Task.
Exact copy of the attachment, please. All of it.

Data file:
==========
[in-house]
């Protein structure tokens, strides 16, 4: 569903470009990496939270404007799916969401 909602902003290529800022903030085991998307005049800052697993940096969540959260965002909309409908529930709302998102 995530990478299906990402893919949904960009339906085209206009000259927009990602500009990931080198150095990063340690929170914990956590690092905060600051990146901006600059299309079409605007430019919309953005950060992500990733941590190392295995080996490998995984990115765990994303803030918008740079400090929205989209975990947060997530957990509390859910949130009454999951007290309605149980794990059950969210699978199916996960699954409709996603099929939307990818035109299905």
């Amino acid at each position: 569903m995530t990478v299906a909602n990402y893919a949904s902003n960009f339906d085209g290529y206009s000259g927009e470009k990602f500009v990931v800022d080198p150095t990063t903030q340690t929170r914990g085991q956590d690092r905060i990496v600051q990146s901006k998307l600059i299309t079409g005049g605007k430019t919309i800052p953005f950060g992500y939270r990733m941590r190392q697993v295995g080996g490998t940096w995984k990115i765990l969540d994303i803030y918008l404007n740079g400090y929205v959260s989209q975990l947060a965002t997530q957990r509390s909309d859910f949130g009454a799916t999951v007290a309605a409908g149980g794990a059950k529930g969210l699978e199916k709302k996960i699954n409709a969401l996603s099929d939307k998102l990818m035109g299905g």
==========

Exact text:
[in-house]
């Protein structure tokens, strides 16, 4: 569903470009990496939270404007799916969401 909602902003290529800022903030085991998307005049800052697993940096969540959260965002909309409908529930709302998102 995530990478299906990402893919949904960009339906085209206009000259927009990602500009990931080198150095990063340690929170914990956590690092905060600051990146901006600059299309079409605007430019919309953005950060992500990733941590190392295995080996490998995984990115765990994303803030918008740079400090929205989209975990947060997530957990509390859910949130009454999951007290309605149980794990059950969210699978199916996960699954409709996603099929939307990818035109299905």
């Amino acid at each position: 569903m995530t990478v299906a909602n990402y893919a949904s902003n960009f339906d085209g290529y206009s000259g927009e470009k990602f500009v990931v800022d080198p150095t990063t903030q340690t929170r914990g085991q956590d690092r905060i990496v600051q990146s901006k998307l600059i299309t079409g005049g605007k430019t919309i800052p953005f950060g992500y939270r990733m941590r190392q697993v295995g080996g490998t940096w995984k990115i765990l969540d994303i803030y918008l404007n740079g400090y929205v959260s989209q975990l947060a965002t997530q957990r509390s909309d859910f949130g009454a799916t999951v007290a309605a409908g149980g794990a059950k529930g969210l699978e199916k709302k996960i699954n409709a969401l996603s099929d939307k998102l990818m035109g299905g």